Many in the city have been concerned that those promises are now being violated by the central authorities and their agents in Hong Kong, and that the promise of universal suffrage is appearing more and more like a mirage. The Chinese Communist Party in reality has devised an electoral system that allows it control who becomes the chief executive, and it is this arrangement that many in Hong Kong are now chafing against.
These sentiments caused an outpouring to the streets beginning in late September, leading to a longterm occupation of key roads around government offices in Admiralty and the busy shopping district of Mong Kok.
The students said they had two primary demands at the meeting with government officials on Tuesday: the elimination of “functional constituencies” in the Legislative Council, Hong Kong’s legislature, and the government’s submission of a supplementary report to the National People’s Congress Standing Committee, China’s rubber-stamp legislature.
Functional constituencies are members to the Legislative Council chosen from within specific professions or interest group and are not subject to the popular vote. And students want the Hong Kong government to tell China’s NPC about the groundswell of democratic sentiment in Hong Kong.
Students say it was the failure of Hong Kong officials to accurately reflect the popular sentiment in Hong Kong that led to the National People’s Congress making what they consider the disastrous ruling of Aug. 31, which put a straitjacket on democracy for the 2017 election, by only allowing two or three politically-vetted candidates to be nominated.
Protesters on the other hand want the public to be able to directly nominate candidates for the chief executive election. This was entirely off the table, government representatives said. Multiple times.
The discussions, which were a fast and spirited two hours, were orderly and calm. No side violated the rules of debate that were established beforehand, said Leonard Cheng, the moderator, President of Lingnan University and a former advisor to chief executive Leung.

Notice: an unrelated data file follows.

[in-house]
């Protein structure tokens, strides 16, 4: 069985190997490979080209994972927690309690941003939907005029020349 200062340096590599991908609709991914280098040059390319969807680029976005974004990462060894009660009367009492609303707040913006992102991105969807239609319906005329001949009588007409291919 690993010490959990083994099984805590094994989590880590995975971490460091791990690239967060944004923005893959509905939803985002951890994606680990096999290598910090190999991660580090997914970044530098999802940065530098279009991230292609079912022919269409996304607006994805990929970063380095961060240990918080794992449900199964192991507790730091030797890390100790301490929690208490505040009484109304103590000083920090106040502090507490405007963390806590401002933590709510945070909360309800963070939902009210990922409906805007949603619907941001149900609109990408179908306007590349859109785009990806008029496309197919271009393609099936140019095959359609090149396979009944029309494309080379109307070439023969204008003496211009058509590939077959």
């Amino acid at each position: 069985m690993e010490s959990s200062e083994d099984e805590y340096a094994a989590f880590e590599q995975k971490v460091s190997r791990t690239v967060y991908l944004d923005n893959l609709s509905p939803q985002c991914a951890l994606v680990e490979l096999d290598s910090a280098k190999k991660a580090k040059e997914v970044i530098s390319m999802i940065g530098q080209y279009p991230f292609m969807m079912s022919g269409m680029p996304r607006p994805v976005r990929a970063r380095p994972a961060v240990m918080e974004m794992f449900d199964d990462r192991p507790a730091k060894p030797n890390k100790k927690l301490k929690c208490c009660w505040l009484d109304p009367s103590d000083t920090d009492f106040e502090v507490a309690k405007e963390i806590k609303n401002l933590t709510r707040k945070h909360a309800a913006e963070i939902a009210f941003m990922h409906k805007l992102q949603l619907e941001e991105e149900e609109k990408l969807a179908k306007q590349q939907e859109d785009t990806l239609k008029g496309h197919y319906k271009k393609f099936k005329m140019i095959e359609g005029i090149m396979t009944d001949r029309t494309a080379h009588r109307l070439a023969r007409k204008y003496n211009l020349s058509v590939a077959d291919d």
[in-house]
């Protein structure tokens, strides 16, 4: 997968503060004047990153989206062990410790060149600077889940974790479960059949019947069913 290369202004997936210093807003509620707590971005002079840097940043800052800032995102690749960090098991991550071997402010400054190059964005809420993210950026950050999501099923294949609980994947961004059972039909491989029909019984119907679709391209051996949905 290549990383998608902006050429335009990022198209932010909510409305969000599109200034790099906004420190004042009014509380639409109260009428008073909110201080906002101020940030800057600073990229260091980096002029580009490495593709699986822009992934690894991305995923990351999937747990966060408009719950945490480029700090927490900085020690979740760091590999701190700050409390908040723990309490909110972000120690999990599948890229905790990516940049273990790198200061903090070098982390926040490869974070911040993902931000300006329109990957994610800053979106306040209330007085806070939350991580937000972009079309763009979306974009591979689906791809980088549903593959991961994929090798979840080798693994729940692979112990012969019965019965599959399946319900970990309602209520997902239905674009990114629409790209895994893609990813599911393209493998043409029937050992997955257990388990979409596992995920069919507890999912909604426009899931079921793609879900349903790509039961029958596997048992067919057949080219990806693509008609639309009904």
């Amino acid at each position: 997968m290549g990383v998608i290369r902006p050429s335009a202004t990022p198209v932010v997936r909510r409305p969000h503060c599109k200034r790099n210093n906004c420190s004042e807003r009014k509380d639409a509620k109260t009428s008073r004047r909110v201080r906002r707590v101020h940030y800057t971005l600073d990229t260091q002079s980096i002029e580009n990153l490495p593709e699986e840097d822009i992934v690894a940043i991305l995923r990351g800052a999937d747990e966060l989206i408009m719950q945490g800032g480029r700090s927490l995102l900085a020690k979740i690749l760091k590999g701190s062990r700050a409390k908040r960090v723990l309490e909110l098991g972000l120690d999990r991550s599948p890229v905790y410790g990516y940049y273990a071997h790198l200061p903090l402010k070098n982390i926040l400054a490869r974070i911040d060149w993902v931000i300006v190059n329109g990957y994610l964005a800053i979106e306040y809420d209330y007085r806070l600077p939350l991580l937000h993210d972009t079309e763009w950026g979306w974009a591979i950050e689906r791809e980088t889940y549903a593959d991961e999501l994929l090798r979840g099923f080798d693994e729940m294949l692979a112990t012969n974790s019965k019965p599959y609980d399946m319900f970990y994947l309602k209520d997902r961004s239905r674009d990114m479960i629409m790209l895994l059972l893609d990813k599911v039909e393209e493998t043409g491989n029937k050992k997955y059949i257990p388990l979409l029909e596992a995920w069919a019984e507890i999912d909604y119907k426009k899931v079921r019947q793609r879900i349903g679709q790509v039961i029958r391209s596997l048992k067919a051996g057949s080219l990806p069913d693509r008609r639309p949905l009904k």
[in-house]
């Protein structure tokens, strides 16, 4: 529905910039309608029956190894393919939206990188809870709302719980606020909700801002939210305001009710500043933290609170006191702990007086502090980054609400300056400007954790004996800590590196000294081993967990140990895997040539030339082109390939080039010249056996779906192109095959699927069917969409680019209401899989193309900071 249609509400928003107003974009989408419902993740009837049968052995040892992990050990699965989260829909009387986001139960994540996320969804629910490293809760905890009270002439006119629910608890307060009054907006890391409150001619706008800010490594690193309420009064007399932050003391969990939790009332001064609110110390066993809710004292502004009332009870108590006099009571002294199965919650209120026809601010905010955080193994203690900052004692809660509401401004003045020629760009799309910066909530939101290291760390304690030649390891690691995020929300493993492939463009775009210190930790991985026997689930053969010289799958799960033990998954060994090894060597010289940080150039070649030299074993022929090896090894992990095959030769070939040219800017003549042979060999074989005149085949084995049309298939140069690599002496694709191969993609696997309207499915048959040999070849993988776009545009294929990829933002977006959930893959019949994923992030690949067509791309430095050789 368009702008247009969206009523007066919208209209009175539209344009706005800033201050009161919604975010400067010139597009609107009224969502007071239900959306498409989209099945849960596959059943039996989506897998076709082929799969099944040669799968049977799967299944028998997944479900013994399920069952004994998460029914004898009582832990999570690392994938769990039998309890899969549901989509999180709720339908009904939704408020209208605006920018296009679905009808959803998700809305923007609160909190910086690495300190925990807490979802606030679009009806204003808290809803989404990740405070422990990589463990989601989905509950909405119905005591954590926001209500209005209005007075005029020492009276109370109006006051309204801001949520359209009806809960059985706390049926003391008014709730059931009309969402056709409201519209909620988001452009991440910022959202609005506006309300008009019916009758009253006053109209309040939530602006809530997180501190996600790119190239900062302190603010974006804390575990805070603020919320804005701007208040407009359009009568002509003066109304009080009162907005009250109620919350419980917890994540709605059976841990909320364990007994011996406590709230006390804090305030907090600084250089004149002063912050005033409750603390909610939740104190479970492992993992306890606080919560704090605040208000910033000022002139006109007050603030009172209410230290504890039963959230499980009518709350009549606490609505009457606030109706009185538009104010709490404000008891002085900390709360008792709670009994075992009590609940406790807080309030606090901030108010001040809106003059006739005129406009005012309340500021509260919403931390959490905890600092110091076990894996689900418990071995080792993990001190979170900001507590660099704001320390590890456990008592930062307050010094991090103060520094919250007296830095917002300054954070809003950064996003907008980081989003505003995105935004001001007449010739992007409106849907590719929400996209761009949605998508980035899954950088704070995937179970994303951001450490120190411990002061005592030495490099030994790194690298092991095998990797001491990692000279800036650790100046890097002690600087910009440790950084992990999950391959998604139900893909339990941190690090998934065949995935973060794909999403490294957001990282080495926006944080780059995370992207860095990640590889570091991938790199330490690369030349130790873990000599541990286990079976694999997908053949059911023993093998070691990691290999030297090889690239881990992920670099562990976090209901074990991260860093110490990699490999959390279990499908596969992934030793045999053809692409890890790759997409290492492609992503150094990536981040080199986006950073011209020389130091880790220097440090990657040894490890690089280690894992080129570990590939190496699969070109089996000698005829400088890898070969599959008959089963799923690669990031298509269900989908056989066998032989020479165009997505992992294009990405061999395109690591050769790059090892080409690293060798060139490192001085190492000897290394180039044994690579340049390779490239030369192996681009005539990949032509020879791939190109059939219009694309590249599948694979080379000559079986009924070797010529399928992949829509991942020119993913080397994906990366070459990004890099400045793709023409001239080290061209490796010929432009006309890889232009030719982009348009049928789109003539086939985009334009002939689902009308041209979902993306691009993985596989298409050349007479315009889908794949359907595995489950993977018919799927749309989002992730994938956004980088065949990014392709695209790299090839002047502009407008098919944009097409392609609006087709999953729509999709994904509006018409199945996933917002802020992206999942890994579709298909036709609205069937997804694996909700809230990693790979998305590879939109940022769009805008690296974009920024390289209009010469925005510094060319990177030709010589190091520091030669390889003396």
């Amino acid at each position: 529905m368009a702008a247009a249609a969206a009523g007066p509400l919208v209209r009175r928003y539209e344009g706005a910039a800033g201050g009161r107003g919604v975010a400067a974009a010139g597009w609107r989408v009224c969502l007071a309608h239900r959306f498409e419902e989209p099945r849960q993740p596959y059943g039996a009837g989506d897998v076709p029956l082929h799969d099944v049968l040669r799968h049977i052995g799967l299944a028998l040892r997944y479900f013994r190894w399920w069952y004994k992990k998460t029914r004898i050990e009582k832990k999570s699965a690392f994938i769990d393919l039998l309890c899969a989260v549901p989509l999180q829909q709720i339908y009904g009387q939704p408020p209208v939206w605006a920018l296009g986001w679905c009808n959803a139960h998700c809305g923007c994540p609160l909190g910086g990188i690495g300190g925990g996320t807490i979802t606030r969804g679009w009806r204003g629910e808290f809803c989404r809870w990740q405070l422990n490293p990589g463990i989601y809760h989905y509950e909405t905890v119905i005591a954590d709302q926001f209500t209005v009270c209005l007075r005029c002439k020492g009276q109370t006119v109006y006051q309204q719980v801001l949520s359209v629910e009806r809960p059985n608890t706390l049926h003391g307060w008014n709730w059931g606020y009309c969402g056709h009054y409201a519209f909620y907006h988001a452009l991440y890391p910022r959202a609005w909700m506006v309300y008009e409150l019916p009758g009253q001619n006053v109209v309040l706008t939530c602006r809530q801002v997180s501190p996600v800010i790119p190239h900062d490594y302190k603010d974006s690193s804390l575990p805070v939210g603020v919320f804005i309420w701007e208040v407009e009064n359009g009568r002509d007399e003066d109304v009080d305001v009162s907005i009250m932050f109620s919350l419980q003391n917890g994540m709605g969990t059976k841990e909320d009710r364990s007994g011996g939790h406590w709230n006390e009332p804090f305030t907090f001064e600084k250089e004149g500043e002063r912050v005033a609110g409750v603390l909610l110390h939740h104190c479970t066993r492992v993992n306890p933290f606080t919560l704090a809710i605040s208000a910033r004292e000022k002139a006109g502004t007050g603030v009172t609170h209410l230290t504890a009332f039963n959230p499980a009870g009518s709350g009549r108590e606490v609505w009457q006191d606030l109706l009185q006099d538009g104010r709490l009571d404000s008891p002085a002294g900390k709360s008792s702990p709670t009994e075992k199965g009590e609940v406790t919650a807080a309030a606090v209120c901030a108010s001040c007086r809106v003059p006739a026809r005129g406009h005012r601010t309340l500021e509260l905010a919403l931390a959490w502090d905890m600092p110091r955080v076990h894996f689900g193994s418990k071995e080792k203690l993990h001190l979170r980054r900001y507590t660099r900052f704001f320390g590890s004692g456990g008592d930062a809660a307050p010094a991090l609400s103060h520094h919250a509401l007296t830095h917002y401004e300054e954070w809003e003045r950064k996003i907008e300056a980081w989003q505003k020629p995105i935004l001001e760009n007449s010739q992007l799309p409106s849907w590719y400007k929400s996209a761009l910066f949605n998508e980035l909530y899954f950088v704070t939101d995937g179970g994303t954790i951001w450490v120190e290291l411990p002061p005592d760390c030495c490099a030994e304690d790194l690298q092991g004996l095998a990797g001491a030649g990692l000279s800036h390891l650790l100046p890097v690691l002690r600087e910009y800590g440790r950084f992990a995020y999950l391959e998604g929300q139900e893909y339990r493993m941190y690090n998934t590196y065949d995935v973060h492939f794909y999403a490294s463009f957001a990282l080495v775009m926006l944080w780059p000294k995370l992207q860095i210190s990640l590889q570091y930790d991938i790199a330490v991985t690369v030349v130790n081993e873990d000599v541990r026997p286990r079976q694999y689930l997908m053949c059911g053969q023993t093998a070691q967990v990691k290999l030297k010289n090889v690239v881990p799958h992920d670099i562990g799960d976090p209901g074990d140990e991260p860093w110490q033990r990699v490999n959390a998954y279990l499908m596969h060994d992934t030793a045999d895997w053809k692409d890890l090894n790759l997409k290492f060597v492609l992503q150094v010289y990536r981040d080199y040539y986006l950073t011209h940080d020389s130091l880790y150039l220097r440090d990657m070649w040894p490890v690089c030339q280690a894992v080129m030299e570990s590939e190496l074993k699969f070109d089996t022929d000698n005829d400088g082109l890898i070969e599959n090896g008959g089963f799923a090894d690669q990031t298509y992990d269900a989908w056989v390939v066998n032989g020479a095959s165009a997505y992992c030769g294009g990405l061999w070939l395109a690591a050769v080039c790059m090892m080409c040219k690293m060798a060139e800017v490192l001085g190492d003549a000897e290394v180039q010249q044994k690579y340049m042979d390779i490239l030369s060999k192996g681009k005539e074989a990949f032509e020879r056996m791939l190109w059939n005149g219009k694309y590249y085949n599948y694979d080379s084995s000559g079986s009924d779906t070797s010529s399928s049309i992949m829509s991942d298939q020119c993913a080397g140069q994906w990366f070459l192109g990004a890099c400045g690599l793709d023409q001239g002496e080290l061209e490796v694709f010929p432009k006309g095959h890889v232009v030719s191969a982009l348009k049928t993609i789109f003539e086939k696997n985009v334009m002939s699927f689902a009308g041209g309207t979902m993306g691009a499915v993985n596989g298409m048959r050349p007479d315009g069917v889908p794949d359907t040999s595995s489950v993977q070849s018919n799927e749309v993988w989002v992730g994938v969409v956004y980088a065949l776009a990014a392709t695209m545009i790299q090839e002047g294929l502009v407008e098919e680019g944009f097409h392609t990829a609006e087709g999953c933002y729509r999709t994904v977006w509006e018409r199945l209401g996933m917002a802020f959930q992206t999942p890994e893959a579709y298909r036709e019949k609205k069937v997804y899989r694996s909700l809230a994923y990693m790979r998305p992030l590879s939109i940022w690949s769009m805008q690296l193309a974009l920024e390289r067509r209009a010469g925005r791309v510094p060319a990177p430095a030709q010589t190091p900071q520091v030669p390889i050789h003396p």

Given that the five representatives of the government are essentially functionaries when it comes to the broad constitutional questions, it’s unclear how much more they could have realistically done or said.
The students demand and wish that the government represent their interests to Beijing, and accurately reflect to central authorities the demands for democracy there, although Hong Kong is beholden to Beijing, and as far as the Party is concerned, is meant to serve its interests first.
“The people of Hong Kong would very much hope that government officials who enjoy power would come out with the courage and sincerity to face the public and resolve these political problems of your own making,” said Lester Shum, deputy secretary of the Federation of Students. “Like many people watching television, and those in occupy zones, we’re very angry. We’re enraged. We’ve never understood why the government is telling us to pocket the National People’s Congress proposal, and they don’t have the courage to resolve these political issues.”
Shum continued: “Why is it that so many people have been smashed over the head with batons? All they want is for the Hong Kong government to give us civil rights and grant us the democracy we’ve been fighting for for 30 years.”